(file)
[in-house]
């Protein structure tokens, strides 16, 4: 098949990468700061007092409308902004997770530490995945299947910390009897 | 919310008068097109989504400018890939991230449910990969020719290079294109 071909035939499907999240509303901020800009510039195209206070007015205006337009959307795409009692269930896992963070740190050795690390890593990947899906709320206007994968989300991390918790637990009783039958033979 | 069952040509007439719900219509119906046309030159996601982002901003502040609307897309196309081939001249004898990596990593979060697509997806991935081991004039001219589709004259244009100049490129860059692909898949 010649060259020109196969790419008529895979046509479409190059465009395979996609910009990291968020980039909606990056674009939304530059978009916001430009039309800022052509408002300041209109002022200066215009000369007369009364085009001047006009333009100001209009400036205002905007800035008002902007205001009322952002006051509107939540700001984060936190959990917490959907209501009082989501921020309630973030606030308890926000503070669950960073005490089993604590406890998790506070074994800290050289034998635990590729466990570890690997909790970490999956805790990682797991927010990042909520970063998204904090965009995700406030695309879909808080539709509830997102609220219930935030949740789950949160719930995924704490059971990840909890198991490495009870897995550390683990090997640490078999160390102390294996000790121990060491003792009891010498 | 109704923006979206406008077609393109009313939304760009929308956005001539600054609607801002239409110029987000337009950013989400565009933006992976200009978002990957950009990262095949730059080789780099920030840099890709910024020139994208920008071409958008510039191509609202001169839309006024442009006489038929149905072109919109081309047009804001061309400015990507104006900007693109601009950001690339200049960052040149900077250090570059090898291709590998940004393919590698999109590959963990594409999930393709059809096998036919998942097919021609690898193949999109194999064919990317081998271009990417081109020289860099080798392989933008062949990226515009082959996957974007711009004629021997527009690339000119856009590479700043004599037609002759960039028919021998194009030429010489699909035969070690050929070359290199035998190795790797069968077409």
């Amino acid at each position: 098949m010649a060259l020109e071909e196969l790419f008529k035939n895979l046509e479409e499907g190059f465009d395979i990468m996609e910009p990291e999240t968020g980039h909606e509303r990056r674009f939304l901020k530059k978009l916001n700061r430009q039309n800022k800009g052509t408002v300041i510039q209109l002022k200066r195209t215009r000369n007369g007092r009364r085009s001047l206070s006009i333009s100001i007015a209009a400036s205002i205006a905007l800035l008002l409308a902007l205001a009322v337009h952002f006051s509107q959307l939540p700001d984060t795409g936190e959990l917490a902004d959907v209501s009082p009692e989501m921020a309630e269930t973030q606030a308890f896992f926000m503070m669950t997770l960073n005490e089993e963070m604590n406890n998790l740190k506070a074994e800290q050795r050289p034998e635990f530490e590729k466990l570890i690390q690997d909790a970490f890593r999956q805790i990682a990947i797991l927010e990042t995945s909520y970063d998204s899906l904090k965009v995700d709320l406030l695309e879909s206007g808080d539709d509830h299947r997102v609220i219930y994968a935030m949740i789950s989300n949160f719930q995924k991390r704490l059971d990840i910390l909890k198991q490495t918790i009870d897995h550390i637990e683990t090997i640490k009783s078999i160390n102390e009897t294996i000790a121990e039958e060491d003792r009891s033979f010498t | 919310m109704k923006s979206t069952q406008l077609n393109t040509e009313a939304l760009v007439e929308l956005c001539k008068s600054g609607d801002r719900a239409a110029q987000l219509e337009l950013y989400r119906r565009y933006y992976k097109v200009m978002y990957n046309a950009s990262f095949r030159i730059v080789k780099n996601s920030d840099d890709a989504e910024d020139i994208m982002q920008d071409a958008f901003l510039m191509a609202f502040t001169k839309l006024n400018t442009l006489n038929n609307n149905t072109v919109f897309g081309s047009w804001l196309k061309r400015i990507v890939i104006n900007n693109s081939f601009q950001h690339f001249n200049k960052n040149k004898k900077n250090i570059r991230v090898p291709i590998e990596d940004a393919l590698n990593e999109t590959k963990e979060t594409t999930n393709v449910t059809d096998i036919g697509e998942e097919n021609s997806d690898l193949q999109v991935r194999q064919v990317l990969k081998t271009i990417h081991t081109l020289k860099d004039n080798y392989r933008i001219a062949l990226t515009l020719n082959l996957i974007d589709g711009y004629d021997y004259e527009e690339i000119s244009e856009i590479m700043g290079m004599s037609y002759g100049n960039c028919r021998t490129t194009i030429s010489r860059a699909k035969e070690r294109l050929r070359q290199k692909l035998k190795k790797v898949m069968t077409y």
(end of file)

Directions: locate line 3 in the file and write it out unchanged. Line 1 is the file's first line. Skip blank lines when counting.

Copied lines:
């Amino acid at each position: 098949m010649a060259l020109e071909e196969l790419f008529k035939n895979l046509e479409e499907g190059f465009d395979i990468m996609e910009p990291e999240t968020g980039h909606e509303r990056r674009f939304l901020k530059k978009l916001n700061r430009q039309n800022k800009g052509t408002v300041i510039q209109l002022k200066r195209t215009r000369n007369g007092r009364r085009s001047l206070s006009i333009s100001i007015a209009a400036s205002i205006a905007l800035l008002l409308a902007l205001a009322v337009h952002f006051s509107q959307l939540p700001d984060t795409g936190e959990l917490a902004d959907v209501s009082p009692e989501m921020a309630e269930t973030q606030a308890f896992f926000m503070m669950t997770l960073n005490e089993e963070m604590n406890n998790l740190k506070a074994e800290q050795r050289p034998e635990f530490e590729k466990l570890i690390q690997d909790a970490f890593r999956q805790i990682a990947i797991l927010e990042t995945s909520y970063d998204s899906l904090k965009v995700d709320l406030l695309e879909s206007g808080d539709d509830h299947r997102v609220i219930y994968a935030m949740i789950s989300n949160f719930q995924k991390r704490l059971d990840i910390l909890k198991q490495t918790i009870d897995h550390i637990e683990t090997i640490k009783s078999i160390n102390e009897t294996i000790a121990e039958e060491d003792r009891s033979f010498t | 919310m109704k923006s979206t069952q406008l077609n393109t040509e009313a939304l760009v007439e929308l956005c001539k008068s600054g609607d801002r719900a239409a110029q987000l219509e337009l950013y989400r119906r565009y933006y992976k097109v200009m978002y990957n046309a950009s990262f095949r030159i730059v080789k780099n996601s920030d840099d890709a989504e910024d020139i994208m982002q920008d071409a958008f901003l510039m191509a609202f502040t001169k839309l006024n400018t442009l006489n038929n609307n149905t072109v919109f897309g081309s047009w804001l196309k061309r400015i990507v890939i104006n900007n693109s081939f601009q950001h690339f001249n200049k960052n040149k004898k900077n250090i570059r991230v090898p291709i590998e990596d940004a393919l590698n990593e999109t590959k963990e979060t594409t999930n393709v449910t059809d096998i036919g697509e998942e097919n021609s997806d690898l193949q999109v991935r194999q064919v990317l990969k081998t271009i990417h081991t081109l020289k860099d004039n080798y392989r933008i001219a062949l990226t515009l020719n082959l996957i974007d589709g711009y004629d021997y004259e527009e690339i000119s244009e856009i590479m700043g290079m004599s037609y002759g100049n960039c028919r021998t490129t194009i030429s010489r860059a699909k035969e070690r294109l050929r070359q290199k692909l035998k190795k790797v898949m069968t077409y």